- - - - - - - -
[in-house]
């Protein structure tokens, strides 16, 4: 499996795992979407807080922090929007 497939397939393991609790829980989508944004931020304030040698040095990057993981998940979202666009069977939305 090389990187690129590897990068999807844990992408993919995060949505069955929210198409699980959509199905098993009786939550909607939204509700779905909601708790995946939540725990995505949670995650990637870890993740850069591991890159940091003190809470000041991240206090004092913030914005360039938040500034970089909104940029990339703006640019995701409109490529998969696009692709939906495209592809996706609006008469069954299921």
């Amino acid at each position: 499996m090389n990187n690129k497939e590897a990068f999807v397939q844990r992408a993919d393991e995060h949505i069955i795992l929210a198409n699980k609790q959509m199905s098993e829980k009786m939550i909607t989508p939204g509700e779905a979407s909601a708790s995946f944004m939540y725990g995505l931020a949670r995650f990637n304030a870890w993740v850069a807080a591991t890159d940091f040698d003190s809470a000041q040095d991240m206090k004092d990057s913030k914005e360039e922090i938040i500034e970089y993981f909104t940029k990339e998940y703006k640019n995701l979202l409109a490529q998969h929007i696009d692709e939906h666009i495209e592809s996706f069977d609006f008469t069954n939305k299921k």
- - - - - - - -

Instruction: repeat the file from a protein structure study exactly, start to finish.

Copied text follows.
[in-house]
């Protein structure tokens, strides 16, 4: 499996795992979407807080922090929007 497939397939393991609790829980989508944004931020304030040698040095990057993981998940979202666009069977939305 090389990187690129590897990068999807844990992408993919995060949505069955929210198409699980959509199905098993009786939550909607939204509700779905909601708790995946939540725990995505949670995650990637870890993740850069591991890159940091003190809470000041991240206090004092913030914005360039938040500034970089909104940029990339703006640019995701409109490529998969696009692709939906495209592809996706609006008469069954299921």
């Amino acid at each position: 499996m090389n990187n690129k497939e590897a990068f999807v397939q844990r992408a993919d393991e995060h949505i069955i795992l929210a198409n699980k609790q959509m199905s098993e829980k009786m939550i909607t989508p939204g509700e779905a979407s909601a708790s995946f944004m939540y725990g995505l931020a949670r995650f990637n304030a870890w993740v850069a807080a591991t890159d940091f040698d003190s809470a000041q040095d991240m206090k004092d990057s913030k914005e360039e922090i938040i500034e970089y993981f909104t940029k990339e998940y703006k640019n995701l979202l409109a490529q998969h929007i696009d692709e939906h666009i495209e592809s996706f069977d609006f008469t069954n939305k299921k």